Date of Award
College or School
Program or Major
Direct Entry Master's In Nursing, Clinical Nurse Leader
Master of Science
Kaitlyn Liset MS, RN, CNL
Justin Woods MS, RN, CNL
BACKGROUND: Blood cultures are a widely utilized tool that aids in diagnosis and treatment plans. Contaminated cultures are incredibly costly, resulting in increased length of stay, opportunistic infections, pharmacy costs, repeated laboratory tests, and decreased reimbursements. Evidence suggests higher incidence rates of blood culture contaminations (BCCs) are seen in emergency departments (ED) compared to any other unit within a hospital system. The internationally accepted threshold of 3% is not often met, although recent studies suggest a lower rate is possible, even in critical care environments. A literature review resulted in data showing that educational-based interventions focusing on adherence to facility policy, standardization, and evidence-based practice successfully decreased BCC rates. This quality improvement initiative aimed at reducing BCC in a rural emergency department to under 2% following one month of educational interventions.
LOCAL PROBLEM: This project was conducted in a 45-bed (25 hospital rooms, ten hallway beds, six overflow beds, and six additional rooms in the annex for psychiatric holds) rural emergency department. Inconsistent BCC rates ranged from 0.7% to 3.9% in a year. A previous quality improvement project conducted in the same microsystem in 2022 displayed an information graphic for staff reeducation. Rates initially reduced; however, the decrease did not continue. After partnering with key stakeholders, it was decided that additional interventions were warranted to create sustainable change and promote better healthcare outcomes.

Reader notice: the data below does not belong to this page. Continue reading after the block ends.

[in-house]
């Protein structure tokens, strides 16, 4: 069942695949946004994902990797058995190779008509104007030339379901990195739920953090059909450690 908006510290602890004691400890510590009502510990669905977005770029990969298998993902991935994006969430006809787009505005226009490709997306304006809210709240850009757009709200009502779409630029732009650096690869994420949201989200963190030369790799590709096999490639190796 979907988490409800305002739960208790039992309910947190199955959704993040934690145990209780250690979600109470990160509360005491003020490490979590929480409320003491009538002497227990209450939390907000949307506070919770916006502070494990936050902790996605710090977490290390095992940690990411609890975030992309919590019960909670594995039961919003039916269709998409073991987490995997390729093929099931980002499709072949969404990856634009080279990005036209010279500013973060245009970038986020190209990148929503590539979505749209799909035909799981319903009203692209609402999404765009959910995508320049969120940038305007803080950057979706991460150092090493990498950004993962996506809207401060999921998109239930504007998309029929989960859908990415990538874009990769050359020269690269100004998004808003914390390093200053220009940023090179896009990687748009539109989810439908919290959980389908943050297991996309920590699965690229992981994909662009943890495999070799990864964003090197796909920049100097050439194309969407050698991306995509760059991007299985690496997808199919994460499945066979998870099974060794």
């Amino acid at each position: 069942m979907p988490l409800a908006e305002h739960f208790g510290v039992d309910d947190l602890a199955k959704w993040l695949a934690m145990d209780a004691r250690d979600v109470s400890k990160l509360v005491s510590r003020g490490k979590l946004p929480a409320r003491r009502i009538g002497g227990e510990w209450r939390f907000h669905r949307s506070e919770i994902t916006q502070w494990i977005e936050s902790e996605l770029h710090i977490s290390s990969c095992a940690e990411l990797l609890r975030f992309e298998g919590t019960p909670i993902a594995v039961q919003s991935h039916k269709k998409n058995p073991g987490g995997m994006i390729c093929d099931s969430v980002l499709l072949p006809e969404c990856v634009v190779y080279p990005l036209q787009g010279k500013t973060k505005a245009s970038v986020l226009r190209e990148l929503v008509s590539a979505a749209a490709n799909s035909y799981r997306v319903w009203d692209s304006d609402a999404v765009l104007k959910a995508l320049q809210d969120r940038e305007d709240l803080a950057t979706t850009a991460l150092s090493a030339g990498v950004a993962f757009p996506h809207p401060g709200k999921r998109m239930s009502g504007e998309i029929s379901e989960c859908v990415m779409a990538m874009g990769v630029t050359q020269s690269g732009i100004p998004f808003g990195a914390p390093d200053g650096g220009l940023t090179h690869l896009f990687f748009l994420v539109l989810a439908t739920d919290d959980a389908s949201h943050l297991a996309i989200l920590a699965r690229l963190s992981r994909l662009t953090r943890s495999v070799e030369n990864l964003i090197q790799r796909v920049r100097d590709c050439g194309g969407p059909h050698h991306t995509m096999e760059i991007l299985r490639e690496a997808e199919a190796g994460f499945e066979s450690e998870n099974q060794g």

METHODS: This quality improvement initiative utilized a Plan-Do-Study-Act model to evaluate a previous quality improvement project conducted in the same microsystem and adjust the intervention to promote sustainability. This current project utilized a before and after study design to assess for decreased BCC rates following an adjusted educational intervention.
INTERVENTION: To promote adherence to facility protocols and best practices, informational graphics were created and displayed throughout the ED. They were placed on intravenous (IV) supply carts where collection supplies are kept, and areas like staff bathrooms and highly trafficked lounges. A poster detailing the current state of the microsystem and costs associated with increased BCC rates was created to offer feedback and displayed in the main breakroom. Site visits were made weekly to assess for damaged materials and to answer any questions from staff.
RESULTS: The goal of decreasing BCC rates below 2% was achieved. Following the month-long interventions in June 2023, the BCC rate fell to 1.7% from a high of 3.9% at the beginning of the year.
CONCLUSIONS: Many factors affect BCC rates in a microsystem. Very little time and resources can be devoted to learning in critical care environments like an ED. It is essential to bring education to staff to promote participation. Consistent and recurring reinforcement of education and real-time feedback is crucial in creating change and ensuring sustainability.
Mutuberria, Kirsten M., "Reducing Blood Culture Contamination Rates Through Staff Education: A Quality Improvement Initiative" (2023). Master's Theses and Capstones. 1691.